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Buddhadharma : Winter 2010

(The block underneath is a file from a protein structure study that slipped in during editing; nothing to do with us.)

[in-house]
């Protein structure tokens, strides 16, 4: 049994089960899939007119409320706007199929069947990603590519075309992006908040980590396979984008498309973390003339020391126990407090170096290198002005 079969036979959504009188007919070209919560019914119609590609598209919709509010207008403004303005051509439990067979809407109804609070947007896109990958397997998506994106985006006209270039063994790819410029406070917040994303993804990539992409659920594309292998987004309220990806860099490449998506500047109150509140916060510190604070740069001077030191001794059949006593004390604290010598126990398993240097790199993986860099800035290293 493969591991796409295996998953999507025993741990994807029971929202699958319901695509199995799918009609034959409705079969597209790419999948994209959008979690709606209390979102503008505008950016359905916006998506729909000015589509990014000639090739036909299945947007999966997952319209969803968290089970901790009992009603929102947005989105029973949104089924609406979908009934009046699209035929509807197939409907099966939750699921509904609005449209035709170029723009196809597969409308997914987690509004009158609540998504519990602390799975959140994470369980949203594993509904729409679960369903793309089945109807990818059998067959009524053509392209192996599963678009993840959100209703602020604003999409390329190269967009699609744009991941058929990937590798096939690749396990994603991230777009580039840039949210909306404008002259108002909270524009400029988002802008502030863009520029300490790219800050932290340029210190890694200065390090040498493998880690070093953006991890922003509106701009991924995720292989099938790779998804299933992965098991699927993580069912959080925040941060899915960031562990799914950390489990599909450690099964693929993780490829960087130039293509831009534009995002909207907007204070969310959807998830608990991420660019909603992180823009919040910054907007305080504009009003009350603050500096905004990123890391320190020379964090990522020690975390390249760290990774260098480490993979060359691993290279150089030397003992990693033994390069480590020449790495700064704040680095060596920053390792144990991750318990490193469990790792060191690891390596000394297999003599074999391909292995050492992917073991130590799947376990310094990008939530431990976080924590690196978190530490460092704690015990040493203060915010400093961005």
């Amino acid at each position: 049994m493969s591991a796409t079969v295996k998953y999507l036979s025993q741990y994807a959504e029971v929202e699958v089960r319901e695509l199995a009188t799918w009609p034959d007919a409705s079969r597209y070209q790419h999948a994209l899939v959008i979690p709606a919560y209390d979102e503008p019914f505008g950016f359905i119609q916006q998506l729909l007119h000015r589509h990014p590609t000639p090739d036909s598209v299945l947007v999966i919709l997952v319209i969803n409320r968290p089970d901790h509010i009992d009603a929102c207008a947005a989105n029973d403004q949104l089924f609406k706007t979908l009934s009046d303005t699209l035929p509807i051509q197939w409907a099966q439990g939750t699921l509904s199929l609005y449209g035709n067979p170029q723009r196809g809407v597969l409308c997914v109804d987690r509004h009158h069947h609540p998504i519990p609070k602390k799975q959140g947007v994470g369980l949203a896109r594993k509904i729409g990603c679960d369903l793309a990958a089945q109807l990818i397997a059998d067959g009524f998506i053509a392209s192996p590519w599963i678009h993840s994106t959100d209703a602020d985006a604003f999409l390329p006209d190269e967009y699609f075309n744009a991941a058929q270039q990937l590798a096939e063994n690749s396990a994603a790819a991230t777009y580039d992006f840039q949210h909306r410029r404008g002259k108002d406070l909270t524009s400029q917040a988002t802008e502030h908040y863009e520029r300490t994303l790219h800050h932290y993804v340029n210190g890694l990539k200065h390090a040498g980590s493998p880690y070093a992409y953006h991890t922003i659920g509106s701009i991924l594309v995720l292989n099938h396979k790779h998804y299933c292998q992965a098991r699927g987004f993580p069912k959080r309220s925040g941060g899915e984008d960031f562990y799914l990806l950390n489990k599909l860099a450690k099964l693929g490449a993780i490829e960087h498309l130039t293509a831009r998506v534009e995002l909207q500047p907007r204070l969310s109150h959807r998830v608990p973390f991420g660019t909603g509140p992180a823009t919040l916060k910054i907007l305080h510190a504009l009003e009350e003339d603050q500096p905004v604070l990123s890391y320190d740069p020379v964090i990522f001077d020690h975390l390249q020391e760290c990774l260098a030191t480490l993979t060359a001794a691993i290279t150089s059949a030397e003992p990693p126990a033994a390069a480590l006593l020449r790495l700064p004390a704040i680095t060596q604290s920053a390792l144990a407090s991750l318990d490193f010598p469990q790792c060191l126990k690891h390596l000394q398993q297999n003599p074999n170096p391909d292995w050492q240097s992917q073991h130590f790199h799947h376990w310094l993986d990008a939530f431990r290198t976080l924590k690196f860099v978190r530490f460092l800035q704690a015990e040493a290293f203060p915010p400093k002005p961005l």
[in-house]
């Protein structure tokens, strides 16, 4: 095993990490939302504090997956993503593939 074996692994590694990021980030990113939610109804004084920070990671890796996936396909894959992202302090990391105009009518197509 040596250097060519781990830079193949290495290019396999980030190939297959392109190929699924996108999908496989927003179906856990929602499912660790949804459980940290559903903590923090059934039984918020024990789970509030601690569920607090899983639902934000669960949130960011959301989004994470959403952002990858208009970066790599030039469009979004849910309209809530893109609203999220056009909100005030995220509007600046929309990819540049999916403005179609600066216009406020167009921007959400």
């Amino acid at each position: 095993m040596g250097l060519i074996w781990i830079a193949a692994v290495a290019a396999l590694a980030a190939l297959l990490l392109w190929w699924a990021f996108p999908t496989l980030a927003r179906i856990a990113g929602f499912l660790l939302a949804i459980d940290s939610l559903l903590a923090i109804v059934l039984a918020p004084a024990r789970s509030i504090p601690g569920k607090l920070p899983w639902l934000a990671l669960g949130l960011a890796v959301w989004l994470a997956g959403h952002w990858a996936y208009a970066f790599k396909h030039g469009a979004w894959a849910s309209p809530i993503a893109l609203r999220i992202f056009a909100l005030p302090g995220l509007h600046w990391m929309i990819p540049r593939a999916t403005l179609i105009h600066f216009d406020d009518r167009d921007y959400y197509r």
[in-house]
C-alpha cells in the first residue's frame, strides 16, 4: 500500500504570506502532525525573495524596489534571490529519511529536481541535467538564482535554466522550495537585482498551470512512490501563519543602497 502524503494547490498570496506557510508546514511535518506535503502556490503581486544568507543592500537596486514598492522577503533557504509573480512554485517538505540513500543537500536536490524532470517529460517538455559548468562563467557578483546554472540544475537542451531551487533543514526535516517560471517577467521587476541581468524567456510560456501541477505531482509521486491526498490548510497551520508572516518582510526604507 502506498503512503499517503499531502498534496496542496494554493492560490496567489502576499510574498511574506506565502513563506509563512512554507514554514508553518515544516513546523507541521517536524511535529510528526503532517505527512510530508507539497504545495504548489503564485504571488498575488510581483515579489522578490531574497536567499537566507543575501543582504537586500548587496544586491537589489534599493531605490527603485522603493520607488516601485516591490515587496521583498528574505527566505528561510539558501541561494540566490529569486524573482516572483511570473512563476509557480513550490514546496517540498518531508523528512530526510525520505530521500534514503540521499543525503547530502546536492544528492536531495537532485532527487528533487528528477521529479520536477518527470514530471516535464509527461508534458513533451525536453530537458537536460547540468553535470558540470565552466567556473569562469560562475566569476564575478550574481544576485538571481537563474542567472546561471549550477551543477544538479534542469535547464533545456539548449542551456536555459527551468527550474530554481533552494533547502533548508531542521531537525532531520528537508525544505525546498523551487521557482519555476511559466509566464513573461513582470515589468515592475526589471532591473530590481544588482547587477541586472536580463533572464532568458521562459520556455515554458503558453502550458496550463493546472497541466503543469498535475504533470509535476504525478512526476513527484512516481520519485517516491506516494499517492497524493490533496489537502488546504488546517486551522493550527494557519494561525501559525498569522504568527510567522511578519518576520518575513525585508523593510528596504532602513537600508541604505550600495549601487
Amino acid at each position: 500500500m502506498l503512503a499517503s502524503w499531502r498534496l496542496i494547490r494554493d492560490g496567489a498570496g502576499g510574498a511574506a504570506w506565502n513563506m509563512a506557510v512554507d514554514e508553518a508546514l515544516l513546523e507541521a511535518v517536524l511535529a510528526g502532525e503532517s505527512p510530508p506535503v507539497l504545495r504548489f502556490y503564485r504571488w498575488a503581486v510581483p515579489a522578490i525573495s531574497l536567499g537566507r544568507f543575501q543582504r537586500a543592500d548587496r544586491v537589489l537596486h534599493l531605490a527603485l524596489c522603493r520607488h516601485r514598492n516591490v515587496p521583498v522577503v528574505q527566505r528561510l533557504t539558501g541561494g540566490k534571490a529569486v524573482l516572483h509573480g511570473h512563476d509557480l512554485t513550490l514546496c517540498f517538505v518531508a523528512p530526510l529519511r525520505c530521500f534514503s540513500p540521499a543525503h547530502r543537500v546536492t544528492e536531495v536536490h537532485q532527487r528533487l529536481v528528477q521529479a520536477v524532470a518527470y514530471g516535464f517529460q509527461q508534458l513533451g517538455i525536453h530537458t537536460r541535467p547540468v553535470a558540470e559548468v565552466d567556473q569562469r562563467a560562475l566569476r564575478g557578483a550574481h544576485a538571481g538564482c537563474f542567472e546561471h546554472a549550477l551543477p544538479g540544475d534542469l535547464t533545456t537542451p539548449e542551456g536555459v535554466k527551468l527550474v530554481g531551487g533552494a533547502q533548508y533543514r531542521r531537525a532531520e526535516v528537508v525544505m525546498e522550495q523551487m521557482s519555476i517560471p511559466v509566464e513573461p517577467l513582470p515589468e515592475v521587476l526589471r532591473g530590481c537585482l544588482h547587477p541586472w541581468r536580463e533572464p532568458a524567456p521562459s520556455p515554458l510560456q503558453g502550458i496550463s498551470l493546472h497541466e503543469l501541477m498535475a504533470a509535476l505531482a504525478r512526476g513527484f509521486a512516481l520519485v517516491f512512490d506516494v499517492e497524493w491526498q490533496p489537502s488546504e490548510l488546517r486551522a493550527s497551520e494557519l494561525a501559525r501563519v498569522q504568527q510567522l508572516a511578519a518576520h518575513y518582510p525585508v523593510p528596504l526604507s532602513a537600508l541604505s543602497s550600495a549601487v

89 winter 2 01 0 buddhadharma: the practitioner’s quarterly studies as the institute’s second program and received accreditation from the Pennsylvania department of education. Wallis, who teaches applied medita- tion, says most students in his program are American professionals, tending toward middle age. “Many work in psy- cho-social services—they’re counselors, social workers, therapists, psychologists. We’ve had students in education adminis- tration, bereavement counseling, even the corporate world. These are people who have come to the conclusion that they could incorporate meditation into their profession and enhance their work.” However, the applied meditation program also has attracted younger stu- dents straight out of college. To students in this demographic, Wallis says, “You can’t hang your shingle as an applied meditation expert. You have to comple- ment it with something to earn your living.” The Won Institute helps stu- dents find ways to do something mean- ingful yet practical with the program, and often this means helping students develop entrepreneurial skills. “A big part of what applied medita- tion is,” Wallis says, “is finding a way to deliver material that’s appropriate to the audience—learning how to translate the material into specific environments. We train students in ways to help them figure out how to do that, and students have been very creative with what they’ve done.” In 2005, the institute started its acu- puncture program, where students also receive entrepreneurial training. “In the acupuncture program,” says Wallis, “some people are more interested in evidence-based science. Then there are other people who are critical of Western science.” In the other programs, too, Won stu- dents and faculty have “different ideas about what an institute of higher educa- tion should look like,” he says. “When you read a Buddhist sutta, for example, do you read it critically and question it? Or do you read it as a source of teaching and truth? The Won Institute is a mix of the secular and religious, and what makes a place of learning interesting is different views.” “We’re a diverse school,” says Colleen O’Connell, the director of institutional advancement and planning. But regard- less of the direction a student is headed in, be it spiritual or secular, the Won Institute firmly believes in cultivating meditation practice. “All students,” O’Connell says, “no matter which program they’re enrolled in, are required to take meditation courses.” A major tenet of Won Buddhism, Wallis notes, is that “the technological and material side of society advances rapidly, but meditation serves as a coun- terbalance,” allowing people to “culti- vate simplicity.” Glenn Wallis, chair of the Applied Meditation Studies program, teaches master’s degree students in the Foundations of Buddhism class. ©woninstitute©woninstitute Jakusho Kwong, Abbot Soto Zen Lineage of Shunryu Suzuki-roshi resident training monthly sesshins guest resident practice solo retreats workshops daily meditation rural country setting Genjo-ji 6367 Sonoma Mountain Road Santa Rosa, CA 95404 707.545.8105 firstname.lastname@example.org www.smzc.net SONOMA MOUNTAIN ZEN CENTER